In one example Farris & Lechowicz (1990) used crosses from 12 Xanthium strumarium populations to show that the relative importance of morphological, photosynthetic and phenological traits to reproductive success were all approximately equal. These traits primarily contributed indirectly to fitness through their influence on plant size. In another experiment with X. strumarium, the relative contributions of structural, photosynthetic and phenological traits varied with resource availability ( Lechowicz & Blais, 1988). Rapid relative growth rates at emergence, higher stomatal conductances and greater allocation to stems vs. leaves were most important in determining reproductive success in a resource-poor environment. In a resource-rich environment, relatively slow growth rates and lower stomatal conductances conferred higher reproductive success.

Work by Geber & Dawson (1990, 1997) and Geber (1990) with Polygonum arenastrum also indicates that selection favours contrasting suites of morphological and physiological traits in an environment-dependent manner. Their work suggests that short growing seasons or frequent disturbances select for early flowering, small leaves, high rates of gas exchange and low water-use efficiencies. In contrast, longer growing seasons or less-frequent disturbances favour selection for slower rates of development, and larger leaves with lower photosynthetic rates and higher water-use efficiencies. However, they did not use multivariate selection analysis to determine which traits contributed most to fitness.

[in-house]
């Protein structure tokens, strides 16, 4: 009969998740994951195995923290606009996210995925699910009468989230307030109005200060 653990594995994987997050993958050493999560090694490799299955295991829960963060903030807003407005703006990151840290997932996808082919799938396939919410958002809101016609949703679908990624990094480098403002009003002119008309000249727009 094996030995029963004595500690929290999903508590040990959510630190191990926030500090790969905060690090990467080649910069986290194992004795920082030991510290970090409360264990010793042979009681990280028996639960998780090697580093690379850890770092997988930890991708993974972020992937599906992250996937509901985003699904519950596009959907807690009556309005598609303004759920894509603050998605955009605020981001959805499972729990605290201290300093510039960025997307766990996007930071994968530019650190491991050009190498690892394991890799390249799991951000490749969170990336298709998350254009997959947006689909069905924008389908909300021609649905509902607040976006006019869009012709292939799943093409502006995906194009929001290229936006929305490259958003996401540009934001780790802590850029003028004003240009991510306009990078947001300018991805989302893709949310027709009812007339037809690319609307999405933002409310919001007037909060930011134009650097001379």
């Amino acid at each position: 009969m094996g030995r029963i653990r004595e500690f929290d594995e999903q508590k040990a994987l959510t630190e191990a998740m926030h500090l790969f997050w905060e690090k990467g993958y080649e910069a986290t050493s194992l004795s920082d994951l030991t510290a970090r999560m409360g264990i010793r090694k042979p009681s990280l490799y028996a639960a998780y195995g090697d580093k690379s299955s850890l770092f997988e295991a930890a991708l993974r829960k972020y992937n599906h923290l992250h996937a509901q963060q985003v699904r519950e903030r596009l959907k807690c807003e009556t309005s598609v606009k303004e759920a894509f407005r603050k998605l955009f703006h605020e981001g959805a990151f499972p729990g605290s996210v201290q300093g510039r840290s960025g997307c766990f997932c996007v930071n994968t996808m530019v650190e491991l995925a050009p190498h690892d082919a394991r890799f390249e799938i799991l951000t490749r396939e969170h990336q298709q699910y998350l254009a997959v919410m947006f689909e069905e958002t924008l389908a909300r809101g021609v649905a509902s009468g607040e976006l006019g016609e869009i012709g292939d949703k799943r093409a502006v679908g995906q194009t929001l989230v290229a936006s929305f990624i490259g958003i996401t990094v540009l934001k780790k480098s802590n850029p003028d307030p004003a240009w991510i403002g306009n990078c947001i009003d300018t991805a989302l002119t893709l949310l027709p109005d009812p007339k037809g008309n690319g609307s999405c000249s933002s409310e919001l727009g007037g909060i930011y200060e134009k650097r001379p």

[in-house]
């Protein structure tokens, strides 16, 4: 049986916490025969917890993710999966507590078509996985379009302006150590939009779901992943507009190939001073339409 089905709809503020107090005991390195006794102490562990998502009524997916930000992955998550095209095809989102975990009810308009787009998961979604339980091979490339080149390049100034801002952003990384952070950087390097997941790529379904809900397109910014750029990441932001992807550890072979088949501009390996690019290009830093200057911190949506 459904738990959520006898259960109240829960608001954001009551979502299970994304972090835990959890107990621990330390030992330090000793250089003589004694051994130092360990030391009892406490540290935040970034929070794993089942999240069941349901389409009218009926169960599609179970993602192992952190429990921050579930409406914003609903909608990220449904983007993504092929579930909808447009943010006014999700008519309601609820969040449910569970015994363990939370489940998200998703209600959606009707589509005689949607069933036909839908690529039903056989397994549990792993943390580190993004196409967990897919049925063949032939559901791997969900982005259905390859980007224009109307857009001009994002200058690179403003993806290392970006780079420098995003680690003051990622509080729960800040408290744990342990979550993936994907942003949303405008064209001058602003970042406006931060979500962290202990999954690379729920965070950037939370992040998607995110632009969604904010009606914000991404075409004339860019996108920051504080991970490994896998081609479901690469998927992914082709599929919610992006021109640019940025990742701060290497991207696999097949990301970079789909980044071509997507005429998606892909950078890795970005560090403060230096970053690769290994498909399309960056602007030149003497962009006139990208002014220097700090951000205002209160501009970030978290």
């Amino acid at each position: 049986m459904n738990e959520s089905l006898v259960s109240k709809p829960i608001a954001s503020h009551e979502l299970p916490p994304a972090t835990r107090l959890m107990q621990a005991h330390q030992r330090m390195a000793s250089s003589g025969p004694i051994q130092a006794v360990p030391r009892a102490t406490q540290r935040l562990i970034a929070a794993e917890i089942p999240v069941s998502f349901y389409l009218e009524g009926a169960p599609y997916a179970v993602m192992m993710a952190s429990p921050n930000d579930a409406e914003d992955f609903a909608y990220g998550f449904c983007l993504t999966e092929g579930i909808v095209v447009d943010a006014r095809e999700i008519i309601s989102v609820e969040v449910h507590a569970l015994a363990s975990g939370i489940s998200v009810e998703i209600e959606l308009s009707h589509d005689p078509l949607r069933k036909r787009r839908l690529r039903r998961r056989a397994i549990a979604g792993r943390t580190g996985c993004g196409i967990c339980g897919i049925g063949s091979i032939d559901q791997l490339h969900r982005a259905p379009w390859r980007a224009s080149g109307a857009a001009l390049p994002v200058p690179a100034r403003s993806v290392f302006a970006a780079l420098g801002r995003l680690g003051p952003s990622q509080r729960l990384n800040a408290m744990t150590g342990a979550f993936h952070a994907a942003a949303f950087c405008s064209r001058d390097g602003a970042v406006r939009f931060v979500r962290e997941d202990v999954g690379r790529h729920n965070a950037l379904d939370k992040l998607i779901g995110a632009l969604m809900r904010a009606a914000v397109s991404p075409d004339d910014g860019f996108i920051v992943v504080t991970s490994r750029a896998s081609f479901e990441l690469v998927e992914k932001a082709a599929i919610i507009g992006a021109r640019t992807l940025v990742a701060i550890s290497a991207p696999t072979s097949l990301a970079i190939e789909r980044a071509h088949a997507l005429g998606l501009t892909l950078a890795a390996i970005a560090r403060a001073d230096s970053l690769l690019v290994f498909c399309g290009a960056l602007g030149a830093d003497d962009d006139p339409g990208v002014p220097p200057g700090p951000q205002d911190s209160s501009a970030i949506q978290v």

Multivariate selection analysis was used in the first rigorous test of the hypothesis that smaller leaves and higher water-use efficiency are adaptive in drier environments ( Dudley, 1996a). Populations of Cakile edentula grown in dry and wet dune field sites showed that selection in the dry site favoured higher water-use efficiencies and small, intermediate leaf sizes, whereas these traits had no linear effects on fitness in the wet site. Correlational selection was also found in the dry site; plants with high water-use efficiencies were more fit if they had large leaves, and those with lower efficiencies had higher fitness if they had small leaves. These relationships were either weaker or absent in the wet site, providing evidence that the patterns were adaptive in dry environments.